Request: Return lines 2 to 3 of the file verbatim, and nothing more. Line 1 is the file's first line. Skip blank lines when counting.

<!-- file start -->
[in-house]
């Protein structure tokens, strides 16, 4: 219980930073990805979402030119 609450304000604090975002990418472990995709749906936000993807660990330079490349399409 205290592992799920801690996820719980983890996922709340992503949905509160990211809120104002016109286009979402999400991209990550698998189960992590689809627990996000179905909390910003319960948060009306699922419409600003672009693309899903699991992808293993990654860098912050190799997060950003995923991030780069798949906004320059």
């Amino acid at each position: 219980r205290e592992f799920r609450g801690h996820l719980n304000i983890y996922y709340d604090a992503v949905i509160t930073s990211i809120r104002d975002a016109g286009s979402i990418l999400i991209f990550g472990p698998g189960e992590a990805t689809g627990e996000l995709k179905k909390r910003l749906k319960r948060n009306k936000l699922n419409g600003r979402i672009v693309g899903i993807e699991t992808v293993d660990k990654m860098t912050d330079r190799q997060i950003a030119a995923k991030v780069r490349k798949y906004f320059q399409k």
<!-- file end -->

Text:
């Protein structure tokens, strides 16, 4: 219980930073990805979402030119 609450304000604090975002990418472990995709749906936000993807660990330079490349399409 205290592992799920801690996820719980983890996922709340992503949905509160990211809120104002016109286009979402999400991209990550698998189960992590689809627990996000179905909390910003319960948060009306699922419409600003672009693309899903699991992808293993990654860098912050190799997060950003995923991030780069798949906004320059």
């Amino acid at each position: 219980r205290e592992f799920r609450g801690h996820l719980n304000i983890y996922y709340d604090a992503v949905i509160t930073s990211i809120r104002d975002a016109g286009s979402i990418l999400i991209f990550g472990p698998g189960e992590a990805t689809g627990e996000l995709k179905k909390r910003l749906k319960r948060n009306k936000l699922n419409g600003r979402i672009v693309g899903i993807e699991t992808v293993d660990k990654m860098t912050d330079r190799q997060i950003a030119a995923k991030v780069r490349k798949y906004f320059q399409k």